In China, Change Could Be Coming

Chinese women in modern dress pass a vagrant as they walk through a Beijing market, Aug. 25, 1999. Economic reforms have led to new wealth for many in China, but left others to fend for themselves. AP

This column was written by CBS News Correspondent Barry Petersen.


Is the Party over?

In China, the Communist Party was once everything. Today, it is still the main and only political apparatus, and it punishes, jails, beats and kills those who oppose it.

But the reality is that many Chinese are losing interest in it.

First, let's be clear: China is a lot like America. No one region represents it all, just as people in Kansas might argue that their vision of America has little relation to that of La-La Land California. And vice-versa.

So let's break China in two.

COASTAL: Beijing, Shanghai, Hong Kong -- rich places, getting richer faster, where the construction cranes labor seven days a week.

Here, the young generation has wants: better housing, a new car, a good and interesting job, freedom to be an entrepreneur, freedom to travel in and out of China and -- what the hell? -- a country club membership and a low golf handicap.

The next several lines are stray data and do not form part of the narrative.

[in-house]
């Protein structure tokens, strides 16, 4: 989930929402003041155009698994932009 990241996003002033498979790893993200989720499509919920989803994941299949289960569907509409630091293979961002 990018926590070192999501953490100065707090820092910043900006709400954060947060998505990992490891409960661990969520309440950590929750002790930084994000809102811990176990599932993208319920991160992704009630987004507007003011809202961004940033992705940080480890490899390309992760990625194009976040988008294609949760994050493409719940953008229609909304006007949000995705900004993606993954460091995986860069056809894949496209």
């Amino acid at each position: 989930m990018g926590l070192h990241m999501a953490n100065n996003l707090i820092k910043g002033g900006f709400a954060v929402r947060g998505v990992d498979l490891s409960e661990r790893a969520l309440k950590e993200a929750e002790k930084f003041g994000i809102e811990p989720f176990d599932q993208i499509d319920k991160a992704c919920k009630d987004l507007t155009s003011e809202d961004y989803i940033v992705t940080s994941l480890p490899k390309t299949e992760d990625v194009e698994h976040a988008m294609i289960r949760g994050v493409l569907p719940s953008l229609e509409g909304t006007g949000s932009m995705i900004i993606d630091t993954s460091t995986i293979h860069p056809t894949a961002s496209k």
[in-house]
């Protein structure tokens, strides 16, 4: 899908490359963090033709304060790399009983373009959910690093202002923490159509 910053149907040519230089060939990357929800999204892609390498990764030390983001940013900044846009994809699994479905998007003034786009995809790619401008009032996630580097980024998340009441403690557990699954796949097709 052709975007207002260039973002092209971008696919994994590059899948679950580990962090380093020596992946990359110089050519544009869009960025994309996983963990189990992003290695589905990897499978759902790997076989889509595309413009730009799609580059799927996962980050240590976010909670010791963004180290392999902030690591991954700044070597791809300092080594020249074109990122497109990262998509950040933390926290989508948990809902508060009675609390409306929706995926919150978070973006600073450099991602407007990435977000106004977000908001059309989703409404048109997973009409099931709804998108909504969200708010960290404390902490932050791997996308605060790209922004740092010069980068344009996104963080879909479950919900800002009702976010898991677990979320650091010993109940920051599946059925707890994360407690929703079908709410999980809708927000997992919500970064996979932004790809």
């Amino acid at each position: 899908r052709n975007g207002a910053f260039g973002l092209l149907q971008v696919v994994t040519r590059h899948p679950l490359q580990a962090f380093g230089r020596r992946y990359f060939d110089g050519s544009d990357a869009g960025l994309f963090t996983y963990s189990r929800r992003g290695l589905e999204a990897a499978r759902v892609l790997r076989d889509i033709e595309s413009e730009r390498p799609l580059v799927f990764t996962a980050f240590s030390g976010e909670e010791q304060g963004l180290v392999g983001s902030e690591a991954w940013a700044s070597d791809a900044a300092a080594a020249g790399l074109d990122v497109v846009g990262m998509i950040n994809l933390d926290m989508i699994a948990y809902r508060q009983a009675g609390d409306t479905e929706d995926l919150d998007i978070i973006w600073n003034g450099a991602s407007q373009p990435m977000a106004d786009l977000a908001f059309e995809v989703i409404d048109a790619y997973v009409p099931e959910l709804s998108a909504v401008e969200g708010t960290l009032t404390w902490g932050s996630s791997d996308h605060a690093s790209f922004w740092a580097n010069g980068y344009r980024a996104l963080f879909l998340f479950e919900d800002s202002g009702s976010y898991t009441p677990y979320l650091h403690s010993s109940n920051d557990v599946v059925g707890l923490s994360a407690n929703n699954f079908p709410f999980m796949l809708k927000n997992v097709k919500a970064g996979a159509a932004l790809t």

If you think this is a joke, come to China and hit the country clubs on the weekends. The new rich are there. And they're hard at work on the lower handicap.

There was a theory that a richer China would create a generation more liberal and more demanding of democracy. But this post-Tiananmen Square 1989-protest generation grew up with no great interest in politics.
Politics, many feel, is a bunch of old guys on TV -- the past. This generation seems far more focused on making money and yearns not for more democracy but a bigger apartment and a wider-screen TV.

It's as if they made a deal with the devil: The Party and politicians can do as they please as long as I'm richer today than I was yesterday and will be richer tomorrow that today.

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